18. 18. KT&E: how evidence is used
    19. 19. KT&E: how evidence is used• Several types of research evidence utilisation can occur – Instrumental • Using information directly to inform an action, policy, proposal etc • Can be measured e.g. Tracer studies, alignment – Conceptual • Using the information indirectly for general enlightenment • Hard to capture – Symbolic • Using information to support an existing action, policy, program • Hard to capture – doesn’t consider the broader evidence on a topic• How can we reasonably measure them? – Outcomes – individual vs organisational research use
    20. 20. KT4LG: Knowledge translation for local government • Aim: KT4LG is an intervention designed to increase the use of research evidence to support evidence-informed decision making in local govts • Background research conducted to plan the intervention • Logic model developed informed by background research • Intervention comprises • Tailored support by a program coordinator • Group training • Targeted communications • Objective is to assist local governments access, assess adapt & apply research evidence to local decisions related to public health planning and implementation • was focused on obesity prevention – evolved over time
    21. 21. Study preparation• Cochrane systematic review of effectiveness of knowledge translation for public health decision-makers• Review of literature and theory• Baseline survey of all Victorian Local Governments (79) – 45 councils participated• Key informant interviews with sample of local government planners• Consideration of local government role/ capacity to act
    22. 22. Background KT research• The systematic review identified only one rigorous study evaluating the effectiveness of a KT intervention in a public health setting• Theory and literature review showed promising KT strategies/conceptual frameworks• The state-wide EIDM survey and interviews highlighted the importance of – access – a skilled workforce and – the influence of organisational culture on EIDM• Suggested strategies to support EIDM for public health in local government included – skills development – provision of resources and tools and – networking for information sharing within and between councils
    23. 23. KT&E program logic – for EIDM in local government (KT4LG intervention) OUTCOMES OUTPUTS ACTIVITIES / PARTICIPATION/REACH Individuals Organisation System COMPONENTS Increase Improve APPROACH: Knowledge Utilisation Framework / confidence EIDM culture within EIDM culture and Diffusion of Innovations PH team system-level support Tailored organisational Leads to support Intervention Increase Increased research use within councils: skills PH teamFacilitated Nominated (instrumentalprogram Group Training Session LG staff within and conceptual) PH related departments And this Increase could lead to Targeted communication EXPLORE: What is the access role of the organisation and system and Improve how does it need EIDM culture within to be changed? organisation team Comparison Increase And then Evidence Summaries councils access this… Increased research use across Assumptions organisation Increased support and interaction through the facilitated program will improve (instrumental outcomes and conceptual) Knowledge, confidence and skills predict research use EIDM culture at the system level influences the EIDM culture and research use in organisations but requires individuals with knowledge, skills and confidence Innovation will spread through organisations and the system Contextual Factors Type of decision, type of use Process Evaluation Decision making structures / systems Programme reach / Dose / Fidelity / Quality/ Cost Council size and structure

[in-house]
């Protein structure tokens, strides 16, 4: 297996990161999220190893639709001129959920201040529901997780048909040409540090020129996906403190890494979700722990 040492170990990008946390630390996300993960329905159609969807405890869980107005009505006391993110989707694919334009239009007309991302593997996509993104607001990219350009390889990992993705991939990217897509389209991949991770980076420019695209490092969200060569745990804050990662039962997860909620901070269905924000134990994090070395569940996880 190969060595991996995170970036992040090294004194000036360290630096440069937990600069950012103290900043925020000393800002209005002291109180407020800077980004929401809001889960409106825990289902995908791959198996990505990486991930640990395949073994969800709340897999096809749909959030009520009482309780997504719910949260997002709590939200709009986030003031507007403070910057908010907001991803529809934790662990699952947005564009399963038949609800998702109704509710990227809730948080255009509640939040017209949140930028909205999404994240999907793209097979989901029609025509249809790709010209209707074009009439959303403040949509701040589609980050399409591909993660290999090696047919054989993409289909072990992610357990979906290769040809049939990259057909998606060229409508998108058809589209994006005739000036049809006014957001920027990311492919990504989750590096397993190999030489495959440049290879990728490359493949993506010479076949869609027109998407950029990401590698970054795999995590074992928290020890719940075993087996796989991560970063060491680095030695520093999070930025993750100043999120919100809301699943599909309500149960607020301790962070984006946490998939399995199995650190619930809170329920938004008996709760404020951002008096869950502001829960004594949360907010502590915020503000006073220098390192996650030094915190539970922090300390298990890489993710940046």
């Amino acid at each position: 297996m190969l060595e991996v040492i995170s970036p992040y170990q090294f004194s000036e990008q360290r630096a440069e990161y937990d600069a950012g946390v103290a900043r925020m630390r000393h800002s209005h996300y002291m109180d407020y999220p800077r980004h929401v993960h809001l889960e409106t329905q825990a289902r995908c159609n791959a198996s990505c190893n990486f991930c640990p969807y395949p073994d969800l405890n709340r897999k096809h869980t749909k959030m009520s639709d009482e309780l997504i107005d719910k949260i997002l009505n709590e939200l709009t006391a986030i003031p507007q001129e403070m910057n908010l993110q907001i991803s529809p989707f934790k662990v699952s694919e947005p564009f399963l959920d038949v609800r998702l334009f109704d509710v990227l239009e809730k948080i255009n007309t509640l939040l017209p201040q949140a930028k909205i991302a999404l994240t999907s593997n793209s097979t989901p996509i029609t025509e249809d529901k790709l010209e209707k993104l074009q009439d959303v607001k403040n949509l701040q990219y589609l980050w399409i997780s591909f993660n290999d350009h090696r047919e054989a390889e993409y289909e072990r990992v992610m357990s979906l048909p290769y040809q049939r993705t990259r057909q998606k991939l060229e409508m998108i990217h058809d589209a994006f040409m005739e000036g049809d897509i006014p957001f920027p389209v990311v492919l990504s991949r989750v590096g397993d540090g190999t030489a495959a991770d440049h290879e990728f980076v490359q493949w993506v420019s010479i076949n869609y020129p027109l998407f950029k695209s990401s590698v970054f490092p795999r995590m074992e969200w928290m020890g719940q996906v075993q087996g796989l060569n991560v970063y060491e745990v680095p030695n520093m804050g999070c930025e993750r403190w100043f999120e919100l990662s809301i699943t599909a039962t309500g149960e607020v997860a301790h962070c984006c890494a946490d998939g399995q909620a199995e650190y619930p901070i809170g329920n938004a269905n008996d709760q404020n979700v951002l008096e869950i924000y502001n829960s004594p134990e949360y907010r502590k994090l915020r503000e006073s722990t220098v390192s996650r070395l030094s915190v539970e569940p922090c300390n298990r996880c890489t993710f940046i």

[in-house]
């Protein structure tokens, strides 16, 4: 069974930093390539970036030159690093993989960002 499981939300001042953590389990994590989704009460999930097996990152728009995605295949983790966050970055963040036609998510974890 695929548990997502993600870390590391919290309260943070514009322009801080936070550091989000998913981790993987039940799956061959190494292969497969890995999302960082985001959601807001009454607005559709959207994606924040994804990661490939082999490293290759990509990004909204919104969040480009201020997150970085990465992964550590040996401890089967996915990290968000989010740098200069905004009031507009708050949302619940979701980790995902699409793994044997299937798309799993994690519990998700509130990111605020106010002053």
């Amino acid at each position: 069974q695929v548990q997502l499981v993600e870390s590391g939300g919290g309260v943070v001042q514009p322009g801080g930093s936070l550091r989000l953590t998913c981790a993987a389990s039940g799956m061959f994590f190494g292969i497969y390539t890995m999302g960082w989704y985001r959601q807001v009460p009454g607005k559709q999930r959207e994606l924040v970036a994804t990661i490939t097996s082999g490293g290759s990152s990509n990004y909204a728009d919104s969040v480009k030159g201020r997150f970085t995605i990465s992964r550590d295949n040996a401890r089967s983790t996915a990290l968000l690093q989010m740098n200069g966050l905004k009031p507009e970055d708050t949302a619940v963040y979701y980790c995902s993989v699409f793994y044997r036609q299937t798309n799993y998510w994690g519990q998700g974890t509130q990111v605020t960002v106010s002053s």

24. 24. Study componentsIntervention councils receive 2-year implementation – Components 1 & 2Comparison councils receive – Component 1 onlyComponent 1: Research evidence summaries• Prepared and disseminated a series of summaries outlining possible intervention options for obesity prevention at local government level• Review of systematic reviewsComponent 2: Facilitated program• Regular contact with program coordinator• Program of activities that aim to support evidence-informed decision- making including training and networking events
    25. 25. Facilitated program componentsProgram of activities aim to support evidence-informed decision-making:
    26. 26. program toolsThe ‘evidence-informed process’3. Ask an answerable question4. Find the evidence to answer that question5. Critically appraise the evidence6. Integrate the evidence with your expertise and values of population7. Evaluate your effectiveness in evidence-informed decision makingAdapted from:Dawes et al (2005) Sicily Statement on Evidence-Based Practice, BMC Medical education 2005, 5:1
    27. 27. program tools Information derived from researchAdapted from: Swinburn B, Gill T and Kumanyika, S. Obesity prevention: A proposed framework for translating evidence into action. Obesity Reviews, 2005; 6(1), pp. 23-33.